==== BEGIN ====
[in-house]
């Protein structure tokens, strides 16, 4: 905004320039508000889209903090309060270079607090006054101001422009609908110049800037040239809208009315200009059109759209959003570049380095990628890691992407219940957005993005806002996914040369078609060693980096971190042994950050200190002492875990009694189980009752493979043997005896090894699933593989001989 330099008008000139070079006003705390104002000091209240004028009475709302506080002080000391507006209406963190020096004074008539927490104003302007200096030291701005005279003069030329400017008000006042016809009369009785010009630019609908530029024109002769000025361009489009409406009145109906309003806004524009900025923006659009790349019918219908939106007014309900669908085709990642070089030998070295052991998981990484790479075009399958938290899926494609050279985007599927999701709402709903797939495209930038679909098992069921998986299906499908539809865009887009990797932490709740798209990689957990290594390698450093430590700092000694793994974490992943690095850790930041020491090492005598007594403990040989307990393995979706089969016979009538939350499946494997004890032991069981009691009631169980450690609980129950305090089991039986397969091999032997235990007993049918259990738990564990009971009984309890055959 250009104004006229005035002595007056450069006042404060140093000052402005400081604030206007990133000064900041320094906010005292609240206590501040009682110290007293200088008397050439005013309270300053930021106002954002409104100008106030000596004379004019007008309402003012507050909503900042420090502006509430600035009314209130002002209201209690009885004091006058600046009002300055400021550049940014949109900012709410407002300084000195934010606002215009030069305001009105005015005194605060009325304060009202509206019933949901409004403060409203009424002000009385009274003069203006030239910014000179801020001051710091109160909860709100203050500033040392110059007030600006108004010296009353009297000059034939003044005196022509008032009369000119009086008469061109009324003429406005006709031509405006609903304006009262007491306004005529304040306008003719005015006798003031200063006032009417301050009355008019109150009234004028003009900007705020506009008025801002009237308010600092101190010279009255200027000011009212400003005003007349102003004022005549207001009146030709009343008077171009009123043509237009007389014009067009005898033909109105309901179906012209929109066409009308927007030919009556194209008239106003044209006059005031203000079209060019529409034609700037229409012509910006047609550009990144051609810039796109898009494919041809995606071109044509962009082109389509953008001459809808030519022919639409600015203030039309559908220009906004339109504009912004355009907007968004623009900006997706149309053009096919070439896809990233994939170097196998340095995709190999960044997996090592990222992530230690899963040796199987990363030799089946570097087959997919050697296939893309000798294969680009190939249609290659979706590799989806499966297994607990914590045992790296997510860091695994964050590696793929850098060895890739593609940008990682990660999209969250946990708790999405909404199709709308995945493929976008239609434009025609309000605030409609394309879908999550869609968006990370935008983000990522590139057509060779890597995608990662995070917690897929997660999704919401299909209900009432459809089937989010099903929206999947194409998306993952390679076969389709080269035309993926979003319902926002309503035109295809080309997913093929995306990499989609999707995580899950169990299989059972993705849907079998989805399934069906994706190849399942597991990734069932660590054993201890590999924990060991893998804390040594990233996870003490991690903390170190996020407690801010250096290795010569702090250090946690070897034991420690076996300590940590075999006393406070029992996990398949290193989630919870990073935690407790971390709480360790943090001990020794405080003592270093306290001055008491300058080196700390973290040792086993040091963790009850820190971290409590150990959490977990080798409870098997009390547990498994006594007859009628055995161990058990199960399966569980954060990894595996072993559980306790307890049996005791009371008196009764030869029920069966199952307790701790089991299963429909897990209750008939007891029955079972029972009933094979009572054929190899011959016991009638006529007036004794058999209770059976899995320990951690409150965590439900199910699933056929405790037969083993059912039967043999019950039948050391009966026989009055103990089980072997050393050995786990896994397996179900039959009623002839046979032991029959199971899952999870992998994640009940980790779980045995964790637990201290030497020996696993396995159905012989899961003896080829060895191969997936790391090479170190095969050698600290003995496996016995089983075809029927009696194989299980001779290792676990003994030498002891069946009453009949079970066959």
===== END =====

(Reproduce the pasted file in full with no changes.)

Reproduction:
[in-house]
């Protein structure tokens, strides 16, 4: 905004320039508000889209903090309060270079607090006054101001422009609908110049800037040239809208009315200009059109759209959003570049380095990628890691992407219940957005993005806002996914040369078609060693980096971190042994950050200190002492875990009694189980009752493979043997005896090894699933593989001989 330099008008000139070079006003705390104002000091209240004028009475709302506080002080000391507006209406963190020096004074008539927490104003302007200096030291701005005279003069030329400017008000006042016809009369009785010009630019609908530029024109002769000025361009489009409406009145109906309003806004524009900025923006659009790349019918219908939106007014309900669908085709990642070089030998070295052991998981990484790479075009399958938290899926494609050279985007599927999701709402709903797939495209930038679909098992069921998986299906499908539809865009887009990797932490709740798209990689957990290594390698450093430590700092000694793994974490992943690095850790930041020491090492005598007594403990040989307990393995979706089969016979009538939350499946494997004890032991069981009691009631169980450690609980129950305090089991039986397969091999032997235990007993049918259990738990564990009971009984309890055959 250009104004006229005035002595007056450069006042404060140093000052402005400081604030206007990133000064900041320094906010005292609240206590501040009682110290007293200088008397050439005013309270300053930021106002954002409104100008106030000596004379004019007008309402003012507050909503900042420090502006509430600035009314209130002002209201209690009885004091006058600046009002300055400021550049940014949109900012709410407002300084000195934010606002215009030069305001009105005015005194605060009325304060009202509206019933949901409004403060409203009424002000009385009274003069203006030239910014000179801020001051710091109160909860709100203050500033040392110059007030600006108004010296009353009297000059034939003044005196022509008032009369000119009086008469061109009324003429406005006709031509405006609903304006009262007491306004005529304040306008003719005015006798003031200063006032009417301050009355008019109150009234004028003009900007705020506009008025801002009237308010600092101190010279009255200027000011009212400003005003007349102003004022005549207001009146030709009343008077171009009123043509237009007389014009067009005898033909109105309901179906012209929109066409009308927007030919009556194209008239106003044209006059005031203000079209060019529409034609700037229409012509910006047609550009990144051609810039796109898009494919041809995606071109044509962009082109389509953008001459809808030519022919639409600015203030039309559908220009906004339109504009912004355009907007968004623009900006997706149309053009096919070439896809990233994939170097196998340095995709190999960044997996090592990222992530230690899963040796199987990363030799089946570097087959997919050697296939893309000798294969680009190939249609290659979706590799989806499966297994607990914590045992790296997510860091695994964050590696793929850098060895890739593609940008990682990660999209969250946990708790999405909404199709709308995945493929976008239609434009025609309000605030409609394309879908999550869609968006990370935008983000990522590139057509060779890597995608990662995070917690897929997660999704919401299909209900009432459809089937989010099903929206999947194409998306993952390679076969389709080269035309993926979003319902926002309503035109295809080309997913093929995306990499989609999707995580899950169990299989059972993705849907079998989805399934069906994706190849399942597991990734069932660590054993201890590999924990060991893998804390040594990233996870003490991690903390170190996020407690801010250096290795010569702090250090946690070897034991420690076996300590940590075999006393406070029992996990398949290193989630919870990073935690407790971390709480360790943090001990020794405080003592270093306290001055008491300058080196700390973290040792086993040091963790009850820190971290409590150990959490977990080798409870098997009390547990498994006594007859009628055995161990058990199960399966569980954060990894595996072993559980306790307890049996005791009371008196009764030869029920069966199952307790701790089991299963429909897990209750008939007891029955079972029972009933094979009572054929190899011959016991009638006529007036004794058999209770059976899995320990951690409150965590439900199910699933056929405790037969083993059912039967043999019950039948050391009966026989009055103990089980072997050393050995786990896994397996179900039959009623002839046979032991029959199971899952999870992998994640009940980790779980045995964790637990201290030497020996696993396995159905012989899961003896080829060895191969997936790391090479170190095969050698600290003995496996016995089983075809029927009696194989299980001779290792676990003994030498002891069946009453009949079970066959």